Hoboken is a LEED Gold City

Hoboken was certified as the first LEED Gold city in New Jersey by the U.S. Green Building Council in 2019.

The LEED Gold rating for Hoboken was granted using the USGBC Leadership in Energy and Environmental Design (LEED) for Cities rating system. LEED for Cities enables Hoboken to measure and track sustainability metrics in energy and water use, waste generation, transportation, and community development.

Hoboken is a Sustainable Jersey Silver City

The City of Hoboken initially acheived Bronze Certification from Sustainable Jersey in 2011, and Silver Certification in 2017.

Hoboken is currently pursuing the Sustainable Jersey Gold Star in Energy as outlined in the Climate Action Plan.

Hoboken is a Member of Jersey Water Works

Member organizations embrace the common purpose of transforming New Jersey’s inadequate water infrastructure by supporting Jersey Water Works’ shared purpose and goals; championing Jersey Water Works’ initiatives; and implementing water infrastructure best practices in their organizations or communities.

Sustainability Element of the Hoboken Master Plan

The Green Building & Environmental Sustainability Element (“Sustainability Element”) of the Hoboken Master Plan discusses issues for the City of Hoboken outlines goals, strategies, and actions to make Hoboken a more sustainable and resilient City. These include:

Pursuant to N.J.S.A. 40:55D-13, the Planning Board of the City of Hoboken held a public hearing on the adoption of the Green Building & Environmental Sustainability Element of the Hoboken Master Plan, the Board recommended some changes and adopted the Sustainability Element. The adopting resolution notes the changes.

Planning Board resolution adopting the Green Building & Environmental Sustainability Element

Summary Presentation about the Sustainability Element

Plans and Policy Guidance Documents

The City’s strategic approach to sustainability and resiliency is outlined in the Green Building & Environmental Sustainability Element  (“Sustainability Element”) of the Hoboken Master Plan. Additional policy guidance documents include Hoboken's Climate Action Plan, Resilient Buildings Design Guidelines, and Rebuild by Design - Hudson River Feasibility Study and Environmental Impact Statement.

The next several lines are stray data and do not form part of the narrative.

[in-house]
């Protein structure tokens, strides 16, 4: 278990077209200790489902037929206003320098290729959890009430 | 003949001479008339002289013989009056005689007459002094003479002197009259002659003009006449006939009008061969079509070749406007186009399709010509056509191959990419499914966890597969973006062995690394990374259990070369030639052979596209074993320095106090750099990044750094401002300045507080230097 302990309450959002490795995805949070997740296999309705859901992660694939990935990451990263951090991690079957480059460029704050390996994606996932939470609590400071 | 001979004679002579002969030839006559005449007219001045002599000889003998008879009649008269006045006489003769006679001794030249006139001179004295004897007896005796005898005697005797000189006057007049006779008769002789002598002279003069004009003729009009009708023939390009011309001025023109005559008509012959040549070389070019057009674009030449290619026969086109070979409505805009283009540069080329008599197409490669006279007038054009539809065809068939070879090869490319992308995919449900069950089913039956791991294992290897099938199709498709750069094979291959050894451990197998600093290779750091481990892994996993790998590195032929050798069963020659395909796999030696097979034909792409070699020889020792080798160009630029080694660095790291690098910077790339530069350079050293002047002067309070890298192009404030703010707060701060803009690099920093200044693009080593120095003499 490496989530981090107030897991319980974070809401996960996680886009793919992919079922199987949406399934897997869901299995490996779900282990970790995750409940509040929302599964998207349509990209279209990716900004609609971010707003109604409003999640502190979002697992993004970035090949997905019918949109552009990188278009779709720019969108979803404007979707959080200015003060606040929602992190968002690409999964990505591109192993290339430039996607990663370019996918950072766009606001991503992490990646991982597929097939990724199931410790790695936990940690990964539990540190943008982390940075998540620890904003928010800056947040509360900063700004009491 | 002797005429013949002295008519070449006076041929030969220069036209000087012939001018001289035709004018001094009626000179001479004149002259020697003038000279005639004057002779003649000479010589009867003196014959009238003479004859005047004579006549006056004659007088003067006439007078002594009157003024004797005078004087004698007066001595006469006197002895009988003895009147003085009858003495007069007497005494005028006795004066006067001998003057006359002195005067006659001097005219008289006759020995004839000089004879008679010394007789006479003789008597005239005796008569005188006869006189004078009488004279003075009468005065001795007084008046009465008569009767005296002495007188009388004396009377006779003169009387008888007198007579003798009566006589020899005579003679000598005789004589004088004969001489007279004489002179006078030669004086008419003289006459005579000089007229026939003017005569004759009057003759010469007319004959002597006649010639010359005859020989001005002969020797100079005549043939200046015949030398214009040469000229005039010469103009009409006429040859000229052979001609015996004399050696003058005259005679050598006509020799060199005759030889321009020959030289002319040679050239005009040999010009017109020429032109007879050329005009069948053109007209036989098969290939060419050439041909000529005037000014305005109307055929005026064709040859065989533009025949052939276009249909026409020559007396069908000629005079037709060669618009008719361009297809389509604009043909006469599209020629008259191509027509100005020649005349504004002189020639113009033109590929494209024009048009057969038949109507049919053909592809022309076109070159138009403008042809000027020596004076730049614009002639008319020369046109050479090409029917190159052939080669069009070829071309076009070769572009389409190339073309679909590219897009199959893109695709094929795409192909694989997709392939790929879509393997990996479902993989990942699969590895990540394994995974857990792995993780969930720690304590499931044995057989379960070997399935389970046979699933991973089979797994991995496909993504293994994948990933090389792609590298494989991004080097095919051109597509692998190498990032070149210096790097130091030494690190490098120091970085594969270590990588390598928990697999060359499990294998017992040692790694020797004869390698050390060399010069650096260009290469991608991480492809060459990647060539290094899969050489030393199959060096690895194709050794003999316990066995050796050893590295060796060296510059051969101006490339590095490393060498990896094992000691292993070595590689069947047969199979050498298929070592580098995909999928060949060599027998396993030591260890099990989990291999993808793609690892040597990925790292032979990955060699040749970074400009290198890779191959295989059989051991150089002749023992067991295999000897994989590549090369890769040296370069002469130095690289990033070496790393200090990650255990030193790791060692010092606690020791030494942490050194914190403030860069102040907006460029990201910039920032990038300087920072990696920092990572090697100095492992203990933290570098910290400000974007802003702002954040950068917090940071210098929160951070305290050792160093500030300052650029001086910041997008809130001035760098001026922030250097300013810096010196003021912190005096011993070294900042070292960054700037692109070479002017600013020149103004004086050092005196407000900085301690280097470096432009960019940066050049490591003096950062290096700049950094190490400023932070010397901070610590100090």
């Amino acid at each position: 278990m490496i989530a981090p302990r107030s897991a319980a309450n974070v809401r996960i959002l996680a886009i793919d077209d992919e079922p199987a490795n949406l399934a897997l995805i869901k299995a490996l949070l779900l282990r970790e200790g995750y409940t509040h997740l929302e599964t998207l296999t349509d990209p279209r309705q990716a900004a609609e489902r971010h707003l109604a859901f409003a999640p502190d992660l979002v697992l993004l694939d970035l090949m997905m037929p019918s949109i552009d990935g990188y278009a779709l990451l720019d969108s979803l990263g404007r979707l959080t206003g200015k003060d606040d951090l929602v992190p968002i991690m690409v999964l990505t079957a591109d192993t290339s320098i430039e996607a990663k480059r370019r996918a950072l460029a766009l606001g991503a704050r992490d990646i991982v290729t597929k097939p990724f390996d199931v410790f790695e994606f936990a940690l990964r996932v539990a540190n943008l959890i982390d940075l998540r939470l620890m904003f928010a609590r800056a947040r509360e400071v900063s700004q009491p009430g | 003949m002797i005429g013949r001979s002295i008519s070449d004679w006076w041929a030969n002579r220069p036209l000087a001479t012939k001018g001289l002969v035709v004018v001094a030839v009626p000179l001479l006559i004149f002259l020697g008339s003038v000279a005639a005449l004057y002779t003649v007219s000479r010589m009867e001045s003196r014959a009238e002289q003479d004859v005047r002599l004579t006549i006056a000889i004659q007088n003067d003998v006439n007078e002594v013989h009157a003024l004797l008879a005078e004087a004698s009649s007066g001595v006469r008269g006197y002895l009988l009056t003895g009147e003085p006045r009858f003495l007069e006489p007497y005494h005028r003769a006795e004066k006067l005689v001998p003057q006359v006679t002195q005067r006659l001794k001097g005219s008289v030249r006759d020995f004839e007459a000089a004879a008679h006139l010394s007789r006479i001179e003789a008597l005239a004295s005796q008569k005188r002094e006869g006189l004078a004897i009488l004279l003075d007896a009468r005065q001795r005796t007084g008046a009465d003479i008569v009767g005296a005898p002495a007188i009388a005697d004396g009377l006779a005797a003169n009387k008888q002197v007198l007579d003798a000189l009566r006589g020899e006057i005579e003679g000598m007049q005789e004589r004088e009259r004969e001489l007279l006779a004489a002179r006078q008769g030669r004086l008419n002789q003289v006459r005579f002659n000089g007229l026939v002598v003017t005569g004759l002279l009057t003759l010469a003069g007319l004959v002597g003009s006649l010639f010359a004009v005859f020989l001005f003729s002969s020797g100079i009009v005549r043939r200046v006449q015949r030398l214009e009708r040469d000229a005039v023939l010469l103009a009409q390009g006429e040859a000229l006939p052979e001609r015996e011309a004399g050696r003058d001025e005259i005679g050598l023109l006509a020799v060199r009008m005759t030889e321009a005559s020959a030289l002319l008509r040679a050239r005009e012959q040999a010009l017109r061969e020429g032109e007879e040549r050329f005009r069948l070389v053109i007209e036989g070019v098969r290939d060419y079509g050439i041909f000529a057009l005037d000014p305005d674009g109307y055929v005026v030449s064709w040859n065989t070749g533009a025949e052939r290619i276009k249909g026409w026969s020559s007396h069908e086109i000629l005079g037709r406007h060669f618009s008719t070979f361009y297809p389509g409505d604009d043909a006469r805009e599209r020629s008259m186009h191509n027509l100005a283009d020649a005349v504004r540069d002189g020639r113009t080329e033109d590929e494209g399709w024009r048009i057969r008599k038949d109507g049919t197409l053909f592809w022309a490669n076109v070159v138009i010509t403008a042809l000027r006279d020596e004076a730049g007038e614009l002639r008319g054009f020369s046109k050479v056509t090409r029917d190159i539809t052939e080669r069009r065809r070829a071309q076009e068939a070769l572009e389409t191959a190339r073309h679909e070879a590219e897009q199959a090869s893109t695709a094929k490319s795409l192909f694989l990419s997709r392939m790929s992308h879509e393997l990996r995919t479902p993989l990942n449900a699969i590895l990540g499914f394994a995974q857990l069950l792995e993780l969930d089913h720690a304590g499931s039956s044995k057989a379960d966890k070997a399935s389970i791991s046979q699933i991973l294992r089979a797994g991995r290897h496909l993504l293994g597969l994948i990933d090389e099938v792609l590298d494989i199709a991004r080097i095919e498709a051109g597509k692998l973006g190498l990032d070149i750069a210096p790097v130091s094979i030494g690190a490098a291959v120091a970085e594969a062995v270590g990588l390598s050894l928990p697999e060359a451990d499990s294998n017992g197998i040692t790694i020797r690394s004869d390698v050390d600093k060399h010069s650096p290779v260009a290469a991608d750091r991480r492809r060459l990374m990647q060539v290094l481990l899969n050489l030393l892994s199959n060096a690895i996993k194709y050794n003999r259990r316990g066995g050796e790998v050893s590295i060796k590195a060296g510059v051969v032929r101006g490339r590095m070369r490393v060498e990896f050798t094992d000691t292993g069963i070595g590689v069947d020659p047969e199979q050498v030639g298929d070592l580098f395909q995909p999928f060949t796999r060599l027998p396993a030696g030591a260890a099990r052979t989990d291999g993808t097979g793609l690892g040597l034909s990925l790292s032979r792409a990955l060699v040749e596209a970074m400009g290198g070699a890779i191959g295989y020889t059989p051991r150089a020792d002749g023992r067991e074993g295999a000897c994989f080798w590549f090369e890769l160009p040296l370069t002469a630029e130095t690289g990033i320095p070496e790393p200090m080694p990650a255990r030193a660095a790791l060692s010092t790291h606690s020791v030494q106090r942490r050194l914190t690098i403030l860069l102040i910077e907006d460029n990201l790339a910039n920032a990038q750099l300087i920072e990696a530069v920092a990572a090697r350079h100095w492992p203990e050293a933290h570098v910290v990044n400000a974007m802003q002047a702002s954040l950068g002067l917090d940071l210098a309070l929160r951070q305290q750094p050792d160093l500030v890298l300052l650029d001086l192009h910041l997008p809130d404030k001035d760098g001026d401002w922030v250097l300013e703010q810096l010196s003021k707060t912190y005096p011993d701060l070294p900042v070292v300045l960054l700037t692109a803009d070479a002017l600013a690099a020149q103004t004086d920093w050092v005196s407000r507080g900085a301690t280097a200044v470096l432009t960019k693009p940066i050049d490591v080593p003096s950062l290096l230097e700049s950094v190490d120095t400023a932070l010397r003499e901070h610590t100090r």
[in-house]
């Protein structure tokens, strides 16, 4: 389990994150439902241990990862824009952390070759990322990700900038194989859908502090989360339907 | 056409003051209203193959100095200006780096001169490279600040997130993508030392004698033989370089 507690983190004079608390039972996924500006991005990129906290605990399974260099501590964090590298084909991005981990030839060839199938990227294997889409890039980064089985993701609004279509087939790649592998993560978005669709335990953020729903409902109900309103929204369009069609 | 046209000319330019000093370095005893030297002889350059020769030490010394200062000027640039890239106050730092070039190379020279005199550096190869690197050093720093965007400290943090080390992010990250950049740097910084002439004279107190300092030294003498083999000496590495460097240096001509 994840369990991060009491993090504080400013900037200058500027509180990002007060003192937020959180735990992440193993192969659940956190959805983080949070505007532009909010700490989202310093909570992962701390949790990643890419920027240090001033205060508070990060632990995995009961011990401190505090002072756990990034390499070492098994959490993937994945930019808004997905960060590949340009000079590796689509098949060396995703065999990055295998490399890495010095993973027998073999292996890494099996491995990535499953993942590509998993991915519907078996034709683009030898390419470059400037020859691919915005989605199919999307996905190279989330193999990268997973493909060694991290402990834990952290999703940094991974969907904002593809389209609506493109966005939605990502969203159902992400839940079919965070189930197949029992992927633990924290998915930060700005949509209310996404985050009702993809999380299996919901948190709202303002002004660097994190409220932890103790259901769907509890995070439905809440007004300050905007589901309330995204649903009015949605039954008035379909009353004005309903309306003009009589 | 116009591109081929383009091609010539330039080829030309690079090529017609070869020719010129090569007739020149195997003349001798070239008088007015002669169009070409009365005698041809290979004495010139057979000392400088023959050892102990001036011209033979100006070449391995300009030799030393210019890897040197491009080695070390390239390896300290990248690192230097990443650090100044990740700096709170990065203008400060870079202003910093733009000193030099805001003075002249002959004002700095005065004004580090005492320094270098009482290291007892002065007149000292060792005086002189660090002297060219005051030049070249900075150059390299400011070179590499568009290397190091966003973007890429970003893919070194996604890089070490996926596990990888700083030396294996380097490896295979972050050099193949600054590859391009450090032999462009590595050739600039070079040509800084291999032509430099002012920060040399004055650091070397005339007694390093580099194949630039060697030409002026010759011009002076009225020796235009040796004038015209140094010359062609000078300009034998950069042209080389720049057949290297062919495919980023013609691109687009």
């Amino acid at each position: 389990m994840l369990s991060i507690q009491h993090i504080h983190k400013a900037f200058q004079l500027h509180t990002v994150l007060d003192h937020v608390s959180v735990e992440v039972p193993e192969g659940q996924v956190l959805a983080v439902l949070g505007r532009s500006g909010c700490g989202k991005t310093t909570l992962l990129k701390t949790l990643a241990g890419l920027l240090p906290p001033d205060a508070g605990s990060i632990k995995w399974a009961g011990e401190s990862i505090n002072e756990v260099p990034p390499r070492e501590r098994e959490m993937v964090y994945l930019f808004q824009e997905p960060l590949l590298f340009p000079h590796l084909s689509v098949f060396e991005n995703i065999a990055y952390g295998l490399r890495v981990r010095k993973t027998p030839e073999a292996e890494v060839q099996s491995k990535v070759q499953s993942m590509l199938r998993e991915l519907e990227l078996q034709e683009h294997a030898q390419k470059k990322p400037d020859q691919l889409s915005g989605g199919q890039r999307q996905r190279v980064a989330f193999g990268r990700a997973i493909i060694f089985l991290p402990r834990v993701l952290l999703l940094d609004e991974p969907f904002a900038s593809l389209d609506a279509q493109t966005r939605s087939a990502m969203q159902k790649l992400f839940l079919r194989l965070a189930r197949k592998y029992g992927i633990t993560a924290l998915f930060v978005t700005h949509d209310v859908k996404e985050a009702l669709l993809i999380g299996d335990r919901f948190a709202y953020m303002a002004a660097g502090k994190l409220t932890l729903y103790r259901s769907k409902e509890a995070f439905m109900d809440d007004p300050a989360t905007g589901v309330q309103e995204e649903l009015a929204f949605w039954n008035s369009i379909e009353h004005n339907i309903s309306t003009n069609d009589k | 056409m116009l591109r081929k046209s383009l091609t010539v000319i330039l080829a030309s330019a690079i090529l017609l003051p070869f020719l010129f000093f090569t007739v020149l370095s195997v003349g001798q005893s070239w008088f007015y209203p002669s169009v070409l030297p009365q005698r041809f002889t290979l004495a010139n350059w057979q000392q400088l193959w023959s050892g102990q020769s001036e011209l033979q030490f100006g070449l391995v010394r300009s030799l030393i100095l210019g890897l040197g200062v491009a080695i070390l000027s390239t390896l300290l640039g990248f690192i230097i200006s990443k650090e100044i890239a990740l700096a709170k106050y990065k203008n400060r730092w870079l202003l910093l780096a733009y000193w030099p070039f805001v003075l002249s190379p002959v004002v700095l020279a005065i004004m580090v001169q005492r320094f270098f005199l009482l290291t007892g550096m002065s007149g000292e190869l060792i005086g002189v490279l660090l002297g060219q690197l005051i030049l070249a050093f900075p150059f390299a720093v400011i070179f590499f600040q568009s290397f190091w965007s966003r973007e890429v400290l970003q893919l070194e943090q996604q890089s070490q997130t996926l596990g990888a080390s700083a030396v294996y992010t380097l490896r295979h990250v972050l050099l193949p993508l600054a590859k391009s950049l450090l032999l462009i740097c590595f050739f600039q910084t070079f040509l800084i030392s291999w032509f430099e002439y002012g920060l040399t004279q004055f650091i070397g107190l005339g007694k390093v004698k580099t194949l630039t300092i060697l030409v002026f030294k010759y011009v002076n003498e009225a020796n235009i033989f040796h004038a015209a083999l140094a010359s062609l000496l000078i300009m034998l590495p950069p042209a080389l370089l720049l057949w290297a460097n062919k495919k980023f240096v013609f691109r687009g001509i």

Climate Action Plan

The earth’s climate is changing because of increasing greenhouse gases (GHG) in the atmosphere. The Hoboken Climate Action Plan provides a baseline carbon footprint for GHG emissions, sets achievable goals and targets for GHG emissions reductions, and identifies actions required to achieve those goals.

Net Zero Energy: The City will be net zero by 2030, and municipal government operations will be net zero by 2025. The City began purchasing 100% renewable electricity for municipal facilities in 2019. Net Zero Energy means to produce or purchase as much energy as is consumed from secure, affordable and clean energy sources.

Carbon Neutral: Hoboken will be carbon neutral by 2050, and municipal government operations will be carbon neutral by 2035. Carbon neutral means to reduce or offset all inventoried sources of carbon emissions.

Hoboken will help mitigate climate change by lowering the City’s GHG emissions beyond the targets established by the Paris Climate Agreement and achieving the Sustainable Jersey Gold Star in Energy.